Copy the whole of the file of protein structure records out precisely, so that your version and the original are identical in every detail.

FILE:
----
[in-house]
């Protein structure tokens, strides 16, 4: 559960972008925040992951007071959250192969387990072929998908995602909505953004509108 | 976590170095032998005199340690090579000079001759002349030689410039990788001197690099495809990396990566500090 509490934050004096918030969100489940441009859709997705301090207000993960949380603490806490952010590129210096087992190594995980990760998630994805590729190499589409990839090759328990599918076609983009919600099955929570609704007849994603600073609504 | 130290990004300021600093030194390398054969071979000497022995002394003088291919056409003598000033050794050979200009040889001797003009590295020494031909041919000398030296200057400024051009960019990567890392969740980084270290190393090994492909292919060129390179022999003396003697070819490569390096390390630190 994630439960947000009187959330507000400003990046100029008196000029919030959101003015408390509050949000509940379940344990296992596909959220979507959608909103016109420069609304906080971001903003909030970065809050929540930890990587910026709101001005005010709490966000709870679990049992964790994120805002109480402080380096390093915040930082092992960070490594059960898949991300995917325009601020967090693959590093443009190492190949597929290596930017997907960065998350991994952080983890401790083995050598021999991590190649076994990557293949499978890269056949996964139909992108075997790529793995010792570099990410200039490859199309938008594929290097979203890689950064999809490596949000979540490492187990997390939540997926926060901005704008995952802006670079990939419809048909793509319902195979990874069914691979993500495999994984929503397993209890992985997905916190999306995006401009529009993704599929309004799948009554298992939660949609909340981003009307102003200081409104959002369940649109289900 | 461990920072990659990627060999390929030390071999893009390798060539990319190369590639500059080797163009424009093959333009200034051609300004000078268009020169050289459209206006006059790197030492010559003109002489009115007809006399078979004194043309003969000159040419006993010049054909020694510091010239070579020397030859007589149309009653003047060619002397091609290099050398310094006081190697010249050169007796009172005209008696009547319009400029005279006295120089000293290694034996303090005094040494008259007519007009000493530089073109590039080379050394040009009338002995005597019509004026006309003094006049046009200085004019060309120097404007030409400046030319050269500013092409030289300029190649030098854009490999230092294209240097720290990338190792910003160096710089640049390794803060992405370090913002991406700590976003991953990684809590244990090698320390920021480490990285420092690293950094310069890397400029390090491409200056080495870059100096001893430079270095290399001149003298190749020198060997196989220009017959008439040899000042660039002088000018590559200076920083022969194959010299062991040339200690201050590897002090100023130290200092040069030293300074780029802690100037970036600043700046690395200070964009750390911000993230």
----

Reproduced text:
[in-house]
């Protein structure tokens, strides 16, 4: 559960972008925040992951007071959250192969387990072929998908995602909505953004509108 | 976590170095032998005199340690090579000079001759002349030689410039990788001197690099495809990396990566500090 509490934050004096918030969100489940441009859709997705301090207000993960949380603490806490952010590129210096087992190594995980990760998630994805590729190499589409990839090759328990599918076609983009919600099955929570609704007849994603600073609504 | 130290990004300021600093030194390398054969071979000497022995002394003088291919056409003598000033050794050979200009040889001797003009590295020494031909041919000398030296200057400024051009960019990567890392969740980084270290190393090994492909292919060129390179022999003396003697070819490569390096390390630190 994630439960947000009187959330507000400003990046100029008196000029919030959101003015408390509050949000509940379940344990296992596909959220979507959608909103016109420069609304906080971001903003909030970065809050929540930890990587910026709101001005005010709490966000709870679990049992964790994120805002109480402080380096390093915040930082092992960070490594059960898949991300995917325009601020967090693959590093443009190492190949597929290596930017997907960065998350991994952080983890401790083995050598021999991590190649076994990557293949499978890269056949996964139909992108075997790529793995010792570099990410200039490859199309938008594929290097979203890689950064999809490596949000979540490492187990997390939540997926926060901005704008995952802006670079990939419809048909793509319902195979990874069914691979993500495999994984929503397993209890992985997905916190999306995006401009529009993704599929309004799948009554298992939660949609909340981003009307102003200081409104959002369940649109289900 | 461990920072990659990627060999390929030390071999893009390798060539990319190369590639500059080797163009424009093959333009200034051609300004000078268009020169050289459209206006006059790197030492010559003109002489009115007809006399078979004194043309003969000159040419006993010049054909020694510091010239070579020397030859007589149309009653003047060619002397091609290099050398310094006081190697010249050169007796009172005209008696009547319009400029005279006295120089000293290694034996303090005094040494008259007519007009000493530089073109590039080379050394040009009338002995005597019509004026006309003094006049046009200085004019060309120097404007030409400046030319050269500013092409030289300029190649030098854009490999230092294209240097720290990338190792910003160096710089640049390794803060992405370090913002991406700590976003991953990684809590244990090698320390920021480490990285420092690293950094310069890397400029390090491409200056080495870059100096001893430079270095290399001149003298190749020198060997196989220009017959008439040899000042660039002088000018590559200076920083022969194959010299062991040339200690201050590897002090100023130290200092040069030293300074780029802690100037970036600043700046690395200070964009750390911000993230």